OPEC's President Chakib Khelil of Algeria said the only option for member countries was to respect the new agreement. "They don't have a choice. What choice do they have? See the oil price go down to lower levels? They'll make the cuts," he said. He also said OPEC would take further action if necessary before the next scheduled meeting in December in Oran, Algeria.

Under Friday's agreement, the 1.5 million bpd being removed from the September production ceiling of 28.8 million bpd includes 466,000 bpd less from top exporter Saudi Arabia and 199,000 bpd from Iran, the second biggest exporter, OPEC said in a communique.

Although the group said at its September meeting it would strictly adhere to targets, it is still pumping above its collective ceiling.

Khelil said the total removed from the market by the end of the year would be closer to 1.8 million bpd as overproduction was eliminated.

Saudi Arabia, the only OPEC member to be pumping significantly above target, has already reduced supplies slightly. It unilaterally increased its production when prices were racing to their July record.

Existing Homes Sales Rise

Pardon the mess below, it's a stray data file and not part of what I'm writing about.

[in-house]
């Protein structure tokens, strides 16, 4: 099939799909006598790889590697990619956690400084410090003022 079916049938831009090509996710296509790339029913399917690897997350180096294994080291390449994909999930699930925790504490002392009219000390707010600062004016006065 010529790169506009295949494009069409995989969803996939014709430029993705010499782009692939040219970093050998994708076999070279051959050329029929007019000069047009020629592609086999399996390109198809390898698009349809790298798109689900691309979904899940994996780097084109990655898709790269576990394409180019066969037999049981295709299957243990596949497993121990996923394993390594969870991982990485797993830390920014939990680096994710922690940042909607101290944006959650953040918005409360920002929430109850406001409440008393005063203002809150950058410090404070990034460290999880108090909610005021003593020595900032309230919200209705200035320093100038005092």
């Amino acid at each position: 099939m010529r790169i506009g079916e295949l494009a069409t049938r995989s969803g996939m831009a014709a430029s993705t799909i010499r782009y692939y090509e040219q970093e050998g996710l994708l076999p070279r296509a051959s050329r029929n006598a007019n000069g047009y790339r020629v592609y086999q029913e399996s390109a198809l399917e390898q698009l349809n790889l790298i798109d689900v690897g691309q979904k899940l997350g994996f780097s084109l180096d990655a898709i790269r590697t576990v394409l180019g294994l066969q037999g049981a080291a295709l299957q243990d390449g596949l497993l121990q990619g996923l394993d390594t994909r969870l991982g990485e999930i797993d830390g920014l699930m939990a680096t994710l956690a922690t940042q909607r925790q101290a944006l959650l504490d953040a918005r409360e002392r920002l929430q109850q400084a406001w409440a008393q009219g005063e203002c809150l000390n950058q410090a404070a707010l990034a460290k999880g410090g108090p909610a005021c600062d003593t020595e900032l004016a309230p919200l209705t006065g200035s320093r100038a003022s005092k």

Sales of existing homes rose by the largest amount in more than five years in September. But analysts cautioned against reading too much into the gain, noting that it reflected conditions before the latest upheaval in financial markets increased the likelihood of a recession in the overall economy.

The National Association of Realtors reported that sales of existing homes rose by 5.5% from August to September to a seasonally adjusted annual rate of 5.18 million units -- far better than the flat results analysts had expected. On an unadjusted basis, sales were up 7.8% from September last year.

But even with the gain in sales, prices kept falling. The median sales price has dropped to $191,600, down by 9% from a year ago.

The National Association of Realtors estimated that 35-40% of sales currently are distressed sales -- either foreclosed homes or short sales in which the owner is selling the house for less than the value of the mortgage.

Distressed sales are having a big impact in lowering prices in some formerly red-hot sales markets in such regions as the West, where sales prices fell in September by 18.5% from a year ago.

Lawrence Yun, chief economist for the Realtors, said there were some glimmers of hope that the bottom of the housing slump may be near. He said that a sales turnaround first seen in California was beginning to broaden to other regions of the country including Colorado, Kansas, Minnesota, Missouri and Rhode Island.